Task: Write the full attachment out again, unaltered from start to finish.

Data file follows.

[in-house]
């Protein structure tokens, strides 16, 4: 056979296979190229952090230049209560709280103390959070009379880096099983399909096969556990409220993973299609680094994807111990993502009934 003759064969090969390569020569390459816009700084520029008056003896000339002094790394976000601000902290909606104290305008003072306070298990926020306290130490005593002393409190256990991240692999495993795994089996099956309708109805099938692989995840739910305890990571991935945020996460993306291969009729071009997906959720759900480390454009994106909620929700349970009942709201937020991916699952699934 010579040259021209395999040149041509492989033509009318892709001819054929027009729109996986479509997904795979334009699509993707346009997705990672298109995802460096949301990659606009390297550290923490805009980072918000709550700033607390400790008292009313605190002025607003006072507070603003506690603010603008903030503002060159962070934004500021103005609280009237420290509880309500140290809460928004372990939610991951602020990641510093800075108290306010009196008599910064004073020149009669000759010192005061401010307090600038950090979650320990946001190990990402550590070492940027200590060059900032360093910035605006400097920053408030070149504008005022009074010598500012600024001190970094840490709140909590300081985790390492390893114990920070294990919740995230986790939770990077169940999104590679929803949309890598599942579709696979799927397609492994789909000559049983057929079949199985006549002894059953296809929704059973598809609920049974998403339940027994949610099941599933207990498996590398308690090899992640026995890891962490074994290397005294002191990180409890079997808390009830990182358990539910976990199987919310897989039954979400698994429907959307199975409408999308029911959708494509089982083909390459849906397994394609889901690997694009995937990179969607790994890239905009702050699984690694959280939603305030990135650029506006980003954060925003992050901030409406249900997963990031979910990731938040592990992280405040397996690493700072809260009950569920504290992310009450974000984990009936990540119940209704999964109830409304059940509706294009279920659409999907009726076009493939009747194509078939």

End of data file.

[in-house]
């Protein structure tokens, strides 16, 4: 056979296979190229952090230049209560709280103390959070009379880096099983399909096969556990409220993973299609680094994807111990993502009934 003759064969090969390569020569390459816009700084520029008056003896000339002094790394976000601000902290909606104290305008003072306070298990926020306290130490005593002393409190256990991240692999495993795994089996099956309708109805099938692989995840739910305890990571991935945020996460993306291969009729071009997906959720759900480390454009994106909620929700349970009942709201937020991916699952699934 010579040259021209395999040149041509492989033509009318892709001819054929027009729109996986479509997904795979334009699509993707346009997705990672298109995802460096949301990659606009390297550290923490805009980072918000709550700033607390400790008292009313605190002025607003006072507070603003506690603010603008903030503002060159962070934004500021103005609280009237420290509880309500140290809460928004372990939610991951602020990641510093800075108290306010009196008599910064004073020149009669000759010192005061401010307090600038950090979650320990946001190990990402550590070492940027200590060059900032360093910035605006400097920053408030070149504008005022009074010598500012600024001190970094840490709140909590300081985790390492390893114990920070294990919740995230986790939770990077169940999104590679929803949309890598599942579709696979799927397609492994789909000559049983057929079949199985006549002894059953296809929704059973598809609920049974998403339940027994949610099941599933207990498996590398308690090899992640026995890891962490074994290397005294002191990180409890079997808390009830990182358990539910976990199987919310897989039954979400698994429907959307199975409408999308029911959708494509089982083909390459849906397994394609889901690997694009995937990179969607790994890239905009702050699984690694959280939603305030990135650029506006980003954060925003992050901030409406249900997963990031979910990731938040592990992280405040397996690493700072809260009950569920504290992310009450974000984990009936990540119940209704999964109830409304059940509706294009279920659409999907009726076009493939009747194509078939």